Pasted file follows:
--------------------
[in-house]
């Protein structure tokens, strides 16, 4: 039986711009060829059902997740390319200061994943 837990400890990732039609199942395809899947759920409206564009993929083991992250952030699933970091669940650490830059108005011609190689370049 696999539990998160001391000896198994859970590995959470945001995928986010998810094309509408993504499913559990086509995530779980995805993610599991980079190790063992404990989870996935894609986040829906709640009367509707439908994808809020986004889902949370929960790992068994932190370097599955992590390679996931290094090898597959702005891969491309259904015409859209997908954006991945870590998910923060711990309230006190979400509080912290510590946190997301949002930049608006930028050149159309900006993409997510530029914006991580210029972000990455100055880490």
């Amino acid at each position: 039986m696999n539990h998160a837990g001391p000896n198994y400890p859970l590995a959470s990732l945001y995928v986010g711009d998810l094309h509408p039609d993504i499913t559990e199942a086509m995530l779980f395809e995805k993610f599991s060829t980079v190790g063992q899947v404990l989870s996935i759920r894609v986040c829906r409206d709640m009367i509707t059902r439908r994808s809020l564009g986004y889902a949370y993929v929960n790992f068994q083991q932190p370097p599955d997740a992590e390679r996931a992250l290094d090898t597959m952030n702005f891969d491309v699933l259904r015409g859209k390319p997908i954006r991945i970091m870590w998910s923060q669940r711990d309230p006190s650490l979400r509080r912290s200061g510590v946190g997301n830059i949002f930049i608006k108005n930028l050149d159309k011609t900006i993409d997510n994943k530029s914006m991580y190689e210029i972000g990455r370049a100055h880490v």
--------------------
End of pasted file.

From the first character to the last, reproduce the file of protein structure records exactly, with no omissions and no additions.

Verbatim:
[in-house]
């Protein structure tokens, strides 16, 4: 039986711009060829059902997740390319200061994943 837990400890990732039609199942395809899947759920409206564009993929083991992250952030699933970091669940650490830059108005011609190689370049 696999539990998160001391000896198994859970590995959470945001995928986010998810094309509408993504499913559990086509995530779980995805993610599991980079190790063992404990989870996935894609986040829906709640009367509707439908994808809020986004889902949370929960790992068994932190370097599955992590390679996931290094090898597959702005891969491309259904015409859209997908954006991945870590998910923060711990309230006190979400509080912290510590946190997301949002930049608006930028050149159309900006993409997510530029914006991580210029972000990455100055880490």
């Amino acid at each position: 039986m696999n539990h998160a837990g001391p000896n198994y400890p859970l590995a959470s990732l945001y995928v986010g711009d998810l094309h509408p039609d993504i499913t559990e199942a086509m995530l779980f395809e995805k993610f599991s060829t980079v190790g063992q899947v404990l989870s996935i759920r894609v986040c829906r409206d709640m009367i509707t059902r439908r994808s809020l564009g986004y889902a949370y993929v929960n790992f068994q083991q932190p370097p599955d997740a992590e390679r996931a992250l290094d090898t597959m952030n702005f891969d491309v699933l259904r015409g859209k390319p997908i954006r991945i970091m870590w998910s923060q669940r711990d309230p006190s650490l979400r509080r912290s200061g510590v946190g997301n830059i949002f930049i608006k108005n930028l050149d159309k011609t900006i993409d997510n994943k530029s914006m991580y190689e210029i972000g990455r370049a100055h880490v």